Faithful readers may recall that, a few weeks ago, I published "50 Things That Readers Love About the Theater." At the time, I mentioned that many who wrote submitted items that actually weren't about theatergoing, but about cast albums. While I included none of those, I did note that, one of these days, I just might list them, too. Ladies and gentlemen, today is the day.
Laurie Zuccarelli-Melia remarked upon the delight of "knowing a show you love is available on disc" but said the experience is even better when you "discover on the cast album a song you forgot about after you saw the show, and now you wind up repeating it over and over again."
Harry Turpin wrote that original cast albums were important to him "because I live on the West Coast, where I don't often get to see current Broadway shows. So listening to cast albums transports me to New York, where I can imagine I'm witnessing the show on stage." He also said that he appreciates it when he turns on the radio and hears "crossover songs...that I can definitely identify as musical theatre songs," and he likes albums that include "cut songs. Obviously every song can't go into a show, but it's fun to hear what didn't make it, and sometimes you wonder why the heck not, such as 'Come Down From The Tree' from Once on This Island."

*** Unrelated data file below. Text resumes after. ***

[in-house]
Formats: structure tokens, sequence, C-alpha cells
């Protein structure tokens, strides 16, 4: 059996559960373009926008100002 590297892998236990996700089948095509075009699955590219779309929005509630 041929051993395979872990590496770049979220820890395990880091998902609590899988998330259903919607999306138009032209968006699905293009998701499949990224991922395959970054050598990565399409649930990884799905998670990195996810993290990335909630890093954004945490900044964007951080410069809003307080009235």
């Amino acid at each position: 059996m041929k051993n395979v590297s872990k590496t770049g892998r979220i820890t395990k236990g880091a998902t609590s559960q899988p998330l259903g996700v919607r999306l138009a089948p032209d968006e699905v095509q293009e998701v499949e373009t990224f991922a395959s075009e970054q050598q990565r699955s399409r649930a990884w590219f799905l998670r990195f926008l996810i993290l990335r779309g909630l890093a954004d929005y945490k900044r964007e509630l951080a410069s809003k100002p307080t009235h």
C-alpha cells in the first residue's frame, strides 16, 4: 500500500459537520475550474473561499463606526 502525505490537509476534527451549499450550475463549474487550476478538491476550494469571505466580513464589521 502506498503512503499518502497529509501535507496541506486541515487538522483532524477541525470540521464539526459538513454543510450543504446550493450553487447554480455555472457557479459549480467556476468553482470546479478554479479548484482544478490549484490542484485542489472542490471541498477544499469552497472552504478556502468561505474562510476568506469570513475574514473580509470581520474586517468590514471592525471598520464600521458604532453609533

Turpin also went to bat for "multiple cast albums of one show. No one needs to have all of the Les Misérables recordings," he conceded, "but I do. Why? Because of certain performances or even certain music that was cut from the show. It all makes for a different feel. The London version is a bit darker and heavier than the Broadway version. The symphonic version has great performances on it and includes the entire score. The original French album is wonderful to listen to -- you find that 'On My Own' was originally given to Fantine. The highlights recording not only has Lea Salonga singing Eponine, but also Colm Wilkinson sounding stronger than he ever did on any recording."
Josh Ellis acknowledged something about new albums ("Hearing an original cast recording when it first comes out just after you've seen the show") and old albums, too ("Hearing a new CD reissue -- in stereo -- of an old musical that you previously only had as a monaural LP"). He also took a moment to concede that some mono recordings have their charms -- such as "the original monaural cast album of Funny Girl, where Barbra Streisand says 'We're going home!' at the end of 'Cornet Man,' which she does not on the stereo LP or the CD." Finally, Ellis said he enjoys cast albums that include the "photos of the stars when they were making the records" before confessing that, when he was a youth, "I used to think they did the recordings in costume!"
Kevin Dawson said he enjoys "playing a cast album on the anniversary of first having heard it, or on the date when I saw the actual show." Jeffrey Landman likes "hearing remixes of original cast albums, such as the dance remix of 'And I Am Telling You I'm Not Going' and the amazing techno remix of Shirley Bassey's 'Big Spender.'" Jena Tesse Fox likes recordings with "new orchestrations that make me gasp -- whether in joy or in fury. I just love that orchestrations can make such a difference!" David Burrows pointed out a good news/bad news scenario: "The good news: You've lent a friend your CD of one of your favorite Broadway cast recordings and now s/he can't stop listening to it. The bad news: S/he won't return your CD, because s/he can't stop listening to it or even bear to be without it."